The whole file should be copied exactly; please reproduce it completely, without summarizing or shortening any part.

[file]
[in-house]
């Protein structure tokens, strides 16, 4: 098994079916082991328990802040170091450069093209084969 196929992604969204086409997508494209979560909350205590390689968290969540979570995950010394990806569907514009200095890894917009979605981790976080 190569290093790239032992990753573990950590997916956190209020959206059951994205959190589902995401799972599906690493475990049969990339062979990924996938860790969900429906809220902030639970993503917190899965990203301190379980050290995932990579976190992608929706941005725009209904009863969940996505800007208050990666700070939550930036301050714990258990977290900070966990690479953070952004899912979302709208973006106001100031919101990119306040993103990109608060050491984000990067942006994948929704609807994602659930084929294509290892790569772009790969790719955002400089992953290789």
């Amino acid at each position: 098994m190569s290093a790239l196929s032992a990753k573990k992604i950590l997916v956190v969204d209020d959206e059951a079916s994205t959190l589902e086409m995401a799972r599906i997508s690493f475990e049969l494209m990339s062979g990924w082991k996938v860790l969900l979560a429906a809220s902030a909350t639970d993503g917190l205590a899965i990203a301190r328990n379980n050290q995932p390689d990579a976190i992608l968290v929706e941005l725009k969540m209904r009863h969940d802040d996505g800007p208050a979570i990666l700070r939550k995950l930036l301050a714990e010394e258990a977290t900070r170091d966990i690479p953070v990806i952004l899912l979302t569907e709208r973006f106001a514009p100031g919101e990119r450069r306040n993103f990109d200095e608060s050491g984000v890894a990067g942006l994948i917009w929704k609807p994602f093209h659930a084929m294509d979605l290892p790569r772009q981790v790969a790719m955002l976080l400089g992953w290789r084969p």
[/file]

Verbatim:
[in-house]
């Protein structure tokens, strides 16, 4: 098994079916082991328990802040170091450069093209084969 196929992604969204086409997508494209979560909350205590390689968290969540979570995950010394990806569907514009200095890894917009979605981790976080 190569290093790239032992990753573990950590997916956190209020959206059951994205959190589902995401799972599906690493475990049969990339062979990924996938860790969900429906809220902030639970993503917190899965990203301190379980050290995932990579976190992608929706941005725009209904009863969940996505800007208050990666700070939550930036301050714990258990977290900070966990690479953070952004899912979302709208973006106001100031919101990119306040993103990109608060050491984000990067942006994948929704609807994602659930084929294509290892790569772009790969790719955002400089992953290789």
């Amino acid at each position: 098994m190569s290093a790239l196929s032992a990753k573990k992604i950590l997916v956190v969204d209020d959206e059951a079916s994205t959190l589902e086409m995401a799972r599906i997508s690493f475990e049969l494209m990339s062979g990924w082991k996938v860790l969900l979560a429906a809220s902030a909350t639970d993503g917190l205590a899965i990203a301190r328990n379980n050290q995932p390689d990579a976190i992608l968290v929706e941005l725009k969540m209904r009863h969940d802040d996505g800007p208050a979570i990666l700070r939550k995950l930036l301050a714990e010394e258990a977290t900070r170091d966990i690479p953070v990806i952004l899912l979302t569907e709208r973006f106001a514009p100031g919101e990119r450069r306040n993103f990109d200095e608060s050491g984000v890894a990067g942006l994948i917009w929704k609807p994602f093209h659930a084929m294509d979605l290892p790569r772009q981790v790969a790719m955002l976080l400089g992953w290789r084969p």